Last week, I had the pleasure of sitting down and chatting with Maya Fardoun, one of the owners of Falafill Detroit. If you are unfamiliar, Falafill is a fast, from-scratch Middle Eastern restaurant in Midtown. The M1 rail project has sort of obscured Falafill, but it is just north of Great Lakes Coffee, on Woodward, right next to Passport Pizzza.
Maya owns the restaurant with her brother Kassem, who handles the kitchen, and cooking aspect of the operation. Falafill is the first of its kind in Michigan, and 3rd restaurant of a brand that has taken off in Chicago. Falafill has two spots in the Windy City, and they are looking to expand to other states as well.
The concept comes from Executive Chef Maher Chebaro, he opened the first one in Chicago’s Lakeview neighborhood, in 2009, and has gained a lot of attention for the fresh, fast ingredients, and putting out some of the best falafel. The focus is using from-scratch recipes to bring the great taste of Lebanese cuisine to a quick, easy, and accessible format. Nothing on the menu is canned, or frozen, and once you grab a plate, you can tell they have achieved just that.
If you are unfamiliar with falafel, its a delicious, lightly fried ball, or patty, made from chickpeas, or fava beans, and sometimes a combo of both. The idea made its way from Egypt to the rest of the region, and has gained global popularity. It is typically served with a pita, or in a wrap, and topped with tahini based dressings, pickled veggies, other grains, salads, and spicy sauces. For many, it serves as a meat substitute, because of its high protein content.
Besides falafel, if you stop by, there is a also marinated steak, chicken, turkey, or spicy sujuk sausage. The protein is accompanied by a full vegetable “mezza” bar, where you can choose from all the fresh, and delicious sides.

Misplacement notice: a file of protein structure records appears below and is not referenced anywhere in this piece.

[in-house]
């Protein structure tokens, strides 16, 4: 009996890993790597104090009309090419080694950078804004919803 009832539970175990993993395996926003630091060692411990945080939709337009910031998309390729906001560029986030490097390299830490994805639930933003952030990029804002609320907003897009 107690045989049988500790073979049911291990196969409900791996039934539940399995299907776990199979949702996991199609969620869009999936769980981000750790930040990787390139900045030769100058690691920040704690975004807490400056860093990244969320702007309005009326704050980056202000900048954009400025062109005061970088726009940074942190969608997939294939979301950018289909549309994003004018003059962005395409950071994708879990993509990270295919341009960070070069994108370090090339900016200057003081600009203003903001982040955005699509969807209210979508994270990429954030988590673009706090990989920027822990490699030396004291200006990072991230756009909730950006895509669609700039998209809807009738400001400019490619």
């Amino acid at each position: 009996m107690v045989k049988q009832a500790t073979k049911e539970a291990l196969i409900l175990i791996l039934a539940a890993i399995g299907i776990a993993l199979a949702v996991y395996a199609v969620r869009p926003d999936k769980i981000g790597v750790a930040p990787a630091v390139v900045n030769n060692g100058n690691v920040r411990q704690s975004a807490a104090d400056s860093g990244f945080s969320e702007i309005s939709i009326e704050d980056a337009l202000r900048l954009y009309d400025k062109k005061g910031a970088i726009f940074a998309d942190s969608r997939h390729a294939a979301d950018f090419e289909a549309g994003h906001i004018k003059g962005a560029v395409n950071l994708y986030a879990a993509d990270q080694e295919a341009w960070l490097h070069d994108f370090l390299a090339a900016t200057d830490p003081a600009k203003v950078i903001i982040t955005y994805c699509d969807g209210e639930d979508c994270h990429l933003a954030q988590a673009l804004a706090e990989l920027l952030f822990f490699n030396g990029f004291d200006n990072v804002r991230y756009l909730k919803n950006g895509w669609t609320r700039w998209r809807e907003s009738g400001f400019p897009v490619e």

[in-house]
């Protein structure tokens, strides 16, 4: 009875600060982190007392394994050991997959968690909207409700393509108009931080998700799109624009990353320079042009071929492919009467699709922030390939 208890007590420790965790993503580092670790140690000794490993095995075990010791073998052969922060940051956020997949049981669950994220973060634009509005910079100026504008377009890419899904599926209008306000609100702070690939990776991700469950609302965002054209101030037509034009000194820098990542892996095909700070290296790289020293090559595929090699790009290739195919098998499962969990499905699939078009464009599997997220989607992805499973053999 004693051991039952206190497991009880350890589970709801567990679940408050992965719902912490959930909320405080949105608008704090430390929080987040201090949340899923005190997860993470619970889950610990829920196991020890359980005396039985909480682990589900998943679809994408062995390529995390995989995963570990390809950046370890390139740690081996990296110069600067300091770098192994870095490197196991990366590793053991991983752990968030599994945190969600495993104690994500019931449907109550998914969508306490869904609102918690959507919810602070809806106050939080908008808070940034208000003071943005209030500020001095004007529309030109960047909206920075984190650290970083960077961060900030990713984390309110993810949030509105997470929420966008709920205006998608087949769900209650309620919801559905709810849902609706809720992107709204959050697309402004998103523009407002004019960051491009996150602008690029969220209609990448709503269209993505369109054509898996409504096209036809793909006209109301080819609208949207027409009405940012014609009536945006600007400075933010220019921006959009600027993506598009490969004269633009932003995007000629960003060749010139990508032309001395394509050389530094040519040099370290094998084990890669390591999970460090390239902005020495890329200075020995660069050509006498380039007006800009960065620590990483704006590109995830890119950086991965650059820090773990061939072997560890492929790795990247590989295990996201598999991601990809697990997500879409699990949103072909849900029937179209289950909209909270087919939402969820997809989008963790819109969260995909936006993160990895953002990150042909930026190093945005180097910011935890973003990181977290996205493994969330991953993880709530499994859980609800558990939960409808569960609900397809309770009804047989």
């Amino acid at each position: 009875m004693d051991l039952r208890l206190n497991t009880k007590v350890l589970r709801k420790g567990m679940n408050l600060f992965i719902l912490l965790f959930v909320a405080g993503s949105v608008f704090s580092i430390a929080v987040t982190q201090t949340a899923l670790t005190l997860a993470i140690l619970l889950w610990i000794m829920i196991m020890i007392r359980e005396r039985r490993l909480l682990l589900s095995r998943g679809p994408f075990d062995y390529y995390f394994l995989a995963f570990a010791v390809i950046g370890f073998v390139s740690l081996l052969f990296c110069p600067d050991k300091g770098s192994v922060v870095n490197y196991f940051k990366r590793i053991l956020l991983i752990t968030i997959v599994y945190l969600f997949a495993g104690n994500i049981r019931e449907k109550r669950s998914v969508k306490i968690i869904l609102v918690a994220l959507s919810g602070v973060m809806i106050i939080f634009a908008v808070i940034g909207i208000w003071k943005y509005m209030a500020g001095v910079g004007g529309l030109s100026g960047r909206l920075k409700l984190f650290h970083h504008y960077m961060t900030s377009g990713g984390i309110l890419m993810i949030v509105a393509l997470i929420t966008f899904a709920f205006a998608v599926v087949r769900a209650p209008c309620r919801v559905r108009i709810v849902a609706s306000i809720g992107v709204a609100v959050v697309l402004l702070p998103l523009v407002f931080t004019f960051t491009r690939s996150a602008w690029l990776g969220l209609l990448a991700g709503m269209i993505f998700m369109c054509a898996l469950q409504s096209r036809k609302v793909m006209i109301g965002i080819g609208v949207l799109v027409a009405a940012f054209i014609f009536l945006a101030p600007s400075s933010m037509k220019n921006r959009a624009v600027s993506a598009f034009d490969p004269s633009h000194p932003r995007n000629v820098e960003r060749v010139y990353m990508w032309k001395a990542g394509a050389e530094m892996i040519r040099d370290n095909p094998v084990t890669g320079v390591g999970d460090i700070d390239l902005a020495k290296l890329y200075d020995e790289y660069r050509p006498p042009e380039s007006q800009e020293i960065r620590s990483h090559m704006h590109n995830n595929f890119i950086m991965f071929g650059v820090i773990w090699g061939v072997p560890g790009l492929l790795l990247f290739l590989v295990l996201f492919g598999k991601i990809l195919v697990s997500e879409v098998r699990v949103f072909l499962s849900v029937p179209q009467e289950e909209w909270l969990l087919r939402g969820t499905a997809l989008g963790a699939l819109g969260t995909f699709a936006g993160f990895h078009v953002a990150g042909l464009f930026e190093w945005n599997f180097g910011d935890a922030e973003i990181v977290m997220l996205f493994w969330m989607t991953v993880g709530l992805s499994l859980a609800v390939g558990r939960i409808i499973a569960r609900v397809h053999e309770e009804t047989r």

“The trick is not frying it too long. If you do, you lose the moisture. When we tried falafill in Chicago, we loved it. Some of the best falafel we have found anywhere, outside of Lebanon,” Maya said.
Her family is originally from Lebanon, but she was the 3rd generation to be born in Liberia, on the west coast of Africa. She lived there, going to school with American kids, where she learned English, exploring Liberia, and was there until the Civil War started in the 1990’s. From Liberia, her family moved back to Lebanon, where her father, a born businessman, found it difficult to start his own operation. At that time Lebanon was recovering from their own Civil War that essentially destroyed the country in the 1980’s.
“At that time my brother was going to college in California, and my father decided we should move to the United States and figure it out here. We stopped in Michigan on the way there, and my family talked us into staying. We ended up opening a pizza place. My brother worked there since he was 16. That’s how he got so good with the food industry,” Maya mentioned.
Our conversation shifted from food, and I was curious about some of the other things that Maya has going on in Detroit. She is also a professional photographer, and has her own T-shirt line.
“I never wanted any part of a 9-5 job. So boring. When I was younger, about 17 years ago, we got lost going somewhere down in Detroit, and I ended up exploring the Fisher Plant. I got so hooked. I started exploring, taking pictures, and literally fell in love Detroit,” Maya said.
Naturally, her parents didn’t want her climbing around abandoned building snapping photographs, but she always convinced them otherwise, and continued to explore Detroit.
“Back then, Detroit was a little different. So many of the buildings could be explored, and not many people were downtown at all. It was a really different place then today. I guess having seen what Civil Wars can do, I found beauty in the damage. I thought it was so gorgeous. Its not like I want Detroit to be destroyed, but it was, and it is the reality,” Maya continued. “Detroit is 300 years old, and in some ways its only 3 years old. There is this whole new story unfolding.”
It was refreshing to talk with Maya. She is not the sort of person who is excited talking about herself. She was constantly asking me about my story, how I came to be asking her questions in a falafel shop on Woodward. Its a rare trait these days for someone to be reticent about discussing themselves. We have crossed a threshold in modern society where coming off as self effacing, humble, or unwilling to self promote, is seen as a weakness, or something to be treated. I ended up speaking more about myself, and how I ended up in Detroit, then I ever had before.
Monday-Friday 11 a.m. to 9 p.m.
Saturday 11 a.m. to 7 p.m.
Catering is available. Give them a call. Its delicious, I tried everything.